And. As you know, we've implemented EOS for the last year and that's been tremendously successful for us. So most of my time is spent. Reinforcing EEO S principles leading L 10 s and and making sure that we're hitting our goals. If you're just tuning into this podcast and dunno what we're talking about, do have a little look back through the podcast history, there is a fabulous episode with Tom on e o s and it is an absolutely riveting listen, do check it out on your usual podcast platform.
So Nikki. Tell me a little bit about what you do for the company and where have, where were you before? Life before Industrial heater. My life before industrial heater. Well, my grandma started working here, industrial heater in 1997 when they all moved over to Cheshire, and that's the year I was born. So my grandma worked here, my mother also worked here.
I had a couple uncles and my brother here. So there's a lot of generations on my side who also been. Here at the company, I think when I was about 16 years old, I came to help out in the summer or in the fall during inventory and do like some minor filing and stuff like that. And then I went to go to college and everything else, and I studied political science.
And then the year I had my son, I came back and I just stayed. I went from just being a regular engineer coordinator. Dealing with like materials and making the traveler for the guys on the shop floor to actually designing the masters and working with the actual parts on how to build a heater and everything else.
So I kind of did a little 360 with my life as well and having a permanent position here at the company. So, um, yeah. I use SolidWorks, AutoCAD to design our heaters and everything else. A customer would bring in samples. So I'm learning how to do reverse engineering to actually make what we have to so the shop can have a good design of a heater.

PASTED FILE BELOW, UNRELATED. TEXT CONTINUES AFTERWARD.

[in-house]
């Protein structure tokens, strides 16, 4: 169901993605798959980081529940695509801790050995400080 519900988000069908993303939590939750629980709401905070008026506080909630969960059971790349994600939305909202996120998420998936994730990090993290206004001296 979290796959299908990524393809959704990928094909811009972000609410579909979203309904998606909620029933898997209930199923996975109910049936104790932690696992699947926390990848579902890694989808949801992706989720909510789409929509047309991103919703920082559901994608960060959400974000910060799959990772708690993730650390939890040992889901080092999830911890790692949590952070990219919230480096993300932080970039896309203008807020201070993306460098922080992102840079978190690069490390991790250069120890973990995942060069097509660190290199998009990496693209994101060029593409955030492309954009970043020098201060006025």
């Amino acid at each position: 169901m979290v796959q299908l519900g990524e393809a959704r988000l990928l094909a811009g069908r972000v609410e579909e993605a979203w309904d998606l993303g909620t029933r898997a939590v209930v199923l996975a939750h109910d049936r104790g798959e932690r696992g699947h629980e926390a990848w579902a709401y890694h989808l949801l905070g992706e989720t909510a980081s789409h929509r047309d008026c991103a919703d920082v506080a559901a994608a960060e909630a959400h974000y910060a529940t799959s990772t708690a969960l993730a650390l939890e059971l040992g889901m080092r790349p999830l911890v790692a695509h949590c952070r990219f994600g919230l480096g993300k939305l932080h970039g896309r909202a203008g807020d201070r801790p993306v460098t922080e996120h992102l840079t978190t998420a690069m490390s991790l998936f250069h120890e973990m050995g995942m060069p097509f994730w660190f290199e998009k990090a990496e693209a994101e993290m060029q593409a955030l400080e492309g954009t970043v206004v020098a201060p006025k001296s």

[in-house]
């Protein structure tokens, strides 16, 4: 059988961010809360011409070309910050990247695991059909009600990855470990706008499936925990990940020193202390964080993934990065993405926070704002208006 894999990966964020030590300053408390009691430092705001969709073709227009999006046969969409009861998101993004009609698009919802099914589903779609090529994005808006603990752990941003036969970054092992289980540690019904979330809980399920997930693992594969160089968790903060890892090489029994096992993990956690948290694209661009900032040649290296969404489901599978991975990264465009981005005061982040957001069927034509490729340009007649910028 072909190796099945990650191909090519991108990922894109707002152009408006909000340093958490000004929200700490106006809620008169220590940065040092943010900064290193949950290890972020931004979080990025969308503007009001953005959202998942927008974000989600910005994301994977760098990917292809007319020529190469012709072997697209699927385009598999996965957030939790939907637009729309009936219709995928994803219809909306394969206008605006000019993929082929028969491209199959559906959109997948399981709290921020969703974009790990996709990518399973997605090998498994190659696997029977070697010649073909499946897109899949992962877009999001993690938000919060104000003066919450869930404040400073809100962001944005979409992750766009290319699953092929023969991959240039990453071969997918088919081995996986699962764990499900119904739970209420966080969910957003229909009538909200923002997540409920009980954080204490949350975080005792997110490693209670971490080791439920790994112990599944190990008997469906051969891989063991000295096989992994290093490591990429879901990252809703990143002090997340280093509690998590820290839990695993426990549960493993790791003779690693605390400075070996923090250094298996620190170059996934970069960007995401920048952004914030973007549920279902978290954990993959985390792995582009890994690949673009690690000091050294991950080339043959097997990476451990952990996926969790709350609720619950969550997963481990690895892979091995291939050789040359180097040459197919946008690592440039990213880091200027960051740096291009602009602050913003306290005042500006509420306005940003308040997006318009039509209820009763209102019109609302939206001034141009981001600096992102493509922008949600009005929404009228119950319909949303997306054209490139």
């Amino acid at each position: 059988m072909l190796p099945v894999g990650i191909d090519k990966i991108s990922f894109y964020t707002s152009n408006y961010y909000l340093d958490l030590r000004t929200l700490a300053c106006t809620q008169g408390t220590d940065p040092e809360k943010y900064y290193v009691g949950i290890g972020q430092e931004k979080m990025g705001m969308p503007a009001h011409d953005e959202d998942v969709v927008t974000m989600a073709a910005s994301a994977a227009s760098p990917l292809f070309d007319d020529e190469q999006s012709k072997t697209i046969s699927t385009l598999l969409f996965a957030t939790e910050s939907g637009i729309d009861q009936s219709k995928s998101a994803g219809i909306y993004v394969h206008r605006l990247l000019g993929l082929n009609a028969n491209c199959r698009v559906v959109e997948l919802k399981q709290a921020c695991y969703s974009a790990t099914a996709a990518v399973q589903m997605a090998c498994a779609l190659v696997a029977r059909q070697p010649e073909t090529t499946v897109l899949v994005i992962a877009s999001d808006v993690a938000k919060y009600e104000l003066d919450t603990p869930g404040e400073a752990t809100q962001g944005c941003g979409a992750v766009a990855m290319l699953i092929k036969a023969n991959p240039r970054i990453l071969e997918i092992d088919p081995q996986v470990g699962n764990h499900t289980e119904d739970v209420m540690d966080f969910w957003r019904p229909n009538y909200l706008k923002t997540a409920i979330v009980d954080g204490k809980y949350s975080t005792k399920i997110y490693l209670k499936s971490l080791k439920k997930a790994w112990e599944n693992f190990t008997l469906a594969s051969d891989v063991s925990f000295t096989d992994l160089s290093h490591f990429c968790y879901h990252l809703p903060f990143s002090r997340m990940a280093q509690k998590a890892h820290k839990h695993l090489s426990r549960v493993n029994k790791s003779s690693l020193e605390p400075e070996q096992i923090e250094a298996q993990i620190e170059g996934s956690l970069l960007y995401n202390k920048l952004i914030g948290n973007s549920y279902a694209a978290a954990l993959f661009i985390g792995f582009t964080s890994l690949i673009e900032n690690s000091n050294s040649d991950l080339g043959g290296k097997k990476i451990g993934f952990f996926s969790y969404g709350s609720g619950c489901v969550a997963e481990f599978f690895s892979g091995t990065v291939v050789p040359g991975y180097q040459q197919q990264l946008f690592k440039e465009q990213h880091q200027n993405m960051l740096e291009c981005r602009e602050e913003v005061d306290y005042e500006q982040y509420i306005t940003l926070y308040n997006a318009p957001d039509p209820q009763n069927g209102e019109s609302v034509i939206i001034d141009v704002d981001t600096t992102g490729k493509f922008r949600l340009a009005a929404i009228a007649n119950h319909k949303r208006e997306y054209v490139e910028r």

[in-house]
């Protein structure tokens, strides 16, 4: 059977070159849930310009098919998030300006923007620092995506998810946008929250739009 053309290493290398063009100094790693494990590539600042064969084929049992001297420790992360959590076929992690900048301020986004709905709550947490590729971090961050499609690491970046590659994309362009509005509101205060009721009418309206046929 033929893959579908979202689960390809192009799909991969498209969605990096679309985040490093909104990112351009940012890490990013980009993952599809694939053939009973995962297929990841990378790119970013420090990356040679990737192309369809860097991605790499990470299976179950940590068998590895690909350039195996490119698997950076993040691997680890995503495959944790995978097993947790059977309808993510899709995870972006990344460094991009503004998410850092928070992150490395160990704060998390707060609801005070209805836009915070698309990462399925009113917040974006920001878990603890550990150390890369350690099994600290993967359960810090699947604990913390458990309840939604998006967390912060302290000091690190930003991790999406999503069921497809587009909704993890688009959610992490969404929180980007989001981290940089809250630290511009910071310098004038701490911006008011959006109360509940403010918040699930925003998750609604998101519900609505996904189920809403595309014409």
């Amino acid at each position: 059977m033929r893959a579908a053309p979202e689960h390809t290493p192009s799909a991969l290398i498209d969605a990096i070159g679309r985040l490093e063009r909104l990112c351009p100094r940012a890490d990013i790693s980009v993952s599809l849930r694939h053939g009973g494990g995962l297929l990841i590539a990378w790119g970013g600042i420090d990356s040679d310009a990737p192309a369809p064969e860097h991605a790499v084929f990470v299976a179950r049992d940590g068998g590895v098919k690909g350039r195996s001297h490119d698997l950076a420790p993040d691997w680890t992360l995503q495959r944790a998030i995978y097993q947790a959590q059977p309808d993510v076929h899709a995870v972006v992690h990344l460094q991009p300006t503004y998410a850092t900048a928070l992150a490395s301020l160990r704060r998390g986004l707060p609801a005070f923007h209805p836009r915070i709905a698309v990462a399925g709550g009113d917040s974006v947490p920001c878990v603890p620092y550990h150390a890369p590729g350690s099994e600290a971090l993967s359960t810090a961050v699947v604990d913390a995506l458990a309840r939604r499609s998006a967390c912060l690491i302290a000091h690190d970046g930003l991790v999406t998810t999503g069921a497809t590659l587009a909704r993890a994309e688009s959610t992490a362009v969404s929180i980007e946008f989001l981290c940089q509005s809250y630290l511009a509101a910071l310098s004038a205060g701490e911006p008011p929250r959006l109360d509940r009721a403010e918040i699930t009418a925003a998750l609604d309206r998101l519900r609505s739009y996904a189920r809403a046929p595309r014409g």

It's very, that's fabulous. That's fabulous. That's so cool. And it's great the way you come from, obviously a family that has been a part of this company for many years, and not only did you. Come you tried it and you've then come back for more, which is fabulous. So looking at the skills required to work in manufacturing, you know, Connecticut has a rich history in manufacturing.
You know, we struggle to get good people to work for our manufacturing companies in this state. You know, it can be really challenging. What kind of skills or attributes do you think that you picked up in college or through school that have served you well in the role that you're in now? Nikki? I love math.
That always been a good strong point for me. I took calculus and high school and everything else. It just came pretty easy doing the calculations and formulas and everything else. I like, do I work well with my hands? I'm a little bit of a tomboy at that. So growing up I was able to fix bikes, chains, even mess with computers and stuff like that growing up.
So it's, it came natural. It was easy. It wasn't too hard for me to. Pick up what they was teaching me and everything else. And then the people here are really good teachers. I worked with Helen, I sat with Tom, my mentor. He took the time out to just show me what he was doing. It's like, this is easy. The guys on the shop floor, they just took their time and it was easy.